Cathy Stevulak and Leonard Hill show Surayia Rahma an early version of the “Threads” trailer on an iPod Touch during their last trip to Bangladesh, in fall of 2010. They had since redone the trailer, following a presentation to the Key Pen Travel Club, whose feedback was used to create the new version. Courtesy photo

Indie documentary filmmakers race against the clock to tell story of Bangladeshi artist

If Cathy Stevulak and Leonard Hill knew three years ago what they know now, they would have probably not followed an idea that grew from a simple interview into an international documentary. Had they had filmmaking experience, the complexity of the project would have likely deterred them from embarking on a career they’d never considered before.

Now that the production of their film, “Treads,” is nearing completion, the couple are enjoying the unexpected road that led to the creation of their new company, Kantha Productions.

“The suggestion to do this came exactly at the right time because we were both looking for the right project,” Hill said.

Hill’s 27-year career with the U.S. State Department took him around the world. Stevulak had worked on human rights projects, including with the U.N. Development Program in Bangladesh.

It was while living in Bangladesh about a decade ago when they first met Surayia Rahma, a self-trained, renowned artist whose tapestries are part of museum and private collections around the world.

Fast forward to 2009, when during to Canada a professor tells them Rahma, living in Toronto with relatives at the time, was in poor health. If she died, the story of her art would never be told. “Do something about it,” the professor urged.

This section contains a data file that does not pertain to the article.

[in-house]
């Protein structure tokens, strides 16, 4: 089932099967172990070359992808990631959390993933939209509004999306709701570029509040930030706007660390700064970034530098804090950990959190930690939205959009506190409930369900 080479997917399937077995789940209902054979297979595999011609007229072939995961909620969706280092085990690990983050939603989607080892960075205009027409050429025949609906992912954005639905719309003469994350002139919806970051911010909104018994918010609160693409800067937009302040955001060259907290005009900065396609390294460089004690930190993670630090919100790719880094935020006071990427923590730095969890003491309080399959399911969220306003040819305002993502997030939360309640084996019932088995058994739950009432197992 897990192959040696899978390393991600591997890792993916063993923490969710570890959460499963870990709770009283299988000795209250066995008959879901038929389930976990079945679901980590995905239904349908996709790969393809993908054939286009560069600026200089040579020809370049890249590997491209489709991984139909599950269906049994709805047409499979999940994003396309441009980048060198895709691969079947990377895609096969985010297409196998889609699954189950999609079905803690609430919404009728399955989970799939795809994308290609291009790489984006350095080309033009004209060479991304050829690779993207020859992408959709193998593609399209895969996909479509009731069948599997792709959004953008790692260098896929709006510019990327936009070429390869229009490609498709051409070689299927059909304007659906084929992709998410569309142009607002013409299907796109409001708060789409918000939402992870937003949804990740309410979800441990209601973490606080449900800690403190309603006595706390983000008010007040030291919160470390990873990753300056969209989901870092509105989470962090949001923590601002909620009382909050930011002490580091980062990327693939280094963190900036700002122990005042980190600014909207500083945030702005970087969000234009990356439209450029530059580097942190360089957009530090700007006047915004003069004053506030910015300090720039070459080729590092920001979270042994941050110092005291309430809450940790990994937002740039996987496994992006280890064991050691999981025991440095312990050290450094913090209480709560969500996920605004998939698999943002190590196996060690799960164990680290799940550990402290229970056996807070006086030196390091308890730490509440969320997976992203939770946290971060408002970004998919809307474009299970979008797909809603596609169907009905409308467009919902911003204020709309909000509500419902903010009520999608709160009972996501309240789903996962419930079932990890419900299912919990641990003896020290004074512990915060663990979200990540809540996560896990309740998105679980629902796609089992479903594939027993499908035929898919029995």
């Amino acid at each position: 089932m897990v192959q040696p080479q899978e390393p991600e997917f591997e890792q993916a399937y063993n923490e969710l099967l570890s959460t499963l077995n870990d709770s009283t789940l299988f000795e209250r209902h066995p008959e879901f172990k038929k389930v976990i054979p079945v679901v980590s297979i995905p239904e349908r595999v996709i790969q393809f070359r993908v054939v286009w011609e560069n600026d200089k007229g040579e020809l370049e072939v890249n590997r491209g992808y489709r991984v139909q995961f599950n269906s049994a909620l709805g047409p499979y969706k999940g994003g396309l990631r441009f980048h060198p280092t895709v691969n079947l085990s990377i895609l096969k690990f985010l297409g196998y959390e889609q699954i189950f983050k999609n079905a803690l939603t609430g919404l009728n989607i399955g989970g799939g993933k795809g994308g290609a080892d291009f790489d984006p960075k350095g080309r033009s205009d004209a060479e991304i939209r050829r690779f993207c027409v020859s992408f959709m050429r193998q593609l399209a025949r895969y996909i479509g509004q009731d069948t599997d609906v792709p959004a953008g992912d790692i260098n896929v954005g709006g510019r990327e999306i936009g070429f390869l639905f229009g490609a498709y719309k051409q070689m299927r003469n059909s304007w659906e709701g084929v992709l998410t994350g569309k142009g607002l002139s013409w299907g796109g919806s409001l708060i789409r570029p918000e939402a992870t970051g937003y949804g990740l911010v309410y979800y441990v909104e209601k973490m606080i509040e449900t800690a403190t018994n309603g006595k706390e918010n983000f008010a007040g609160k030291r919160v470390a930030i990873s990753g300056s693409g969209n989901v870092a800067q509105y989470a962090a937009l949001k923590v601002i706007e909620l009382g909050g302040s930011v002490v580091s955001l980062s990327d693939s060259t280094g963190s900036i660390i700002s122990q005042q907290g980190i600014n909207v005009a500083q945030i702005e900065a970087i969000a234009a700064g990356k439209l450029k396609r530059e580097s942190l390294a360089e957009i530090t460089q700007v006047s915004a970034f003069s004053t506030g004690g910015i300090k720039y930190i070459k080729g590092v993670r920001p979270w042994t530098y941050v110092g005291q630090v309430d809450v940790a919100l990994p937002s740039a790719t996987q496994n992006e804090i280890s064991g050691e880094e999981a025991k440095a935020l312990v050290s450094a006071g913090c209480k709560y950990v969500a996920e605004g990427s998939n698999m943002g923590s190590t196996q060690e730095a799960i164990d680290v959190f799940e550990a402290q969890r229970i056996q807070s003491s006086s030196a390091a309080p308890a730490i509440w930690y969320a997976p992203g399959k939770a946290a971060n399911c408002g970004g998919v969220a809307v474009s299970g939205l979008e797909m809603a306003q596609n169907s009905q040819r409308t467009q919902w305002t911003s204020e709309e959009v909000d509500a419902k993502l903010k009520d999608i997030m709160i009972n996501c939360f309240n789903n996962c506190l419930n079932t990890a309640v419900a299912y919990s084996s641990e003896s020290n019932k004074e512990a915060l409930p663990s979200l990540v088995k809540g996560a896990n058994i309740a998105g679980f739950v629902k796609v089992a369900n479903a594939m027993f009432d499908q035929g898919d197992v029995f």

With Hill freshly retired and both looking for new career paths, it seemed like a simple project: interview Rahma about her techniques and create a short ethnographic film.

“We went from Herron Island to Toronto, interviewed her and realized it was a broader story than the tapestries. It was a social story,” Stevulak said. “It captured us. We’ve been captured ever since.”

The pair learned that Rahma had become a legend in her community. She hadn’t just created masterworks, but had empowered scores of impoverished women. As her health declined and she could no longer stitch, she trained the women to stitch her designs for her. Through the years, hundreds of women came from miles away, sometimes even swimming through flooded roads. For many, the employment by Rahma allowed them to put their children through school and provide for their families.

“We both had a very good sense about the people in the country,” Stevulak said. “When we see the stitching and the work (the women did), we realize how difficult it was for them to come out of poverty and how exceptionally hard that work was for them.”

Filmmakers are born

Stevulak and Hill, who now split their time between Herron Island and Gig Harbor, lived on the island at the time and swam at the Easter Seals camp pool. They would bounce their ideas off the other swimmers in the class, using them as a sounding board and later as a resource for finding other professionals to assist them.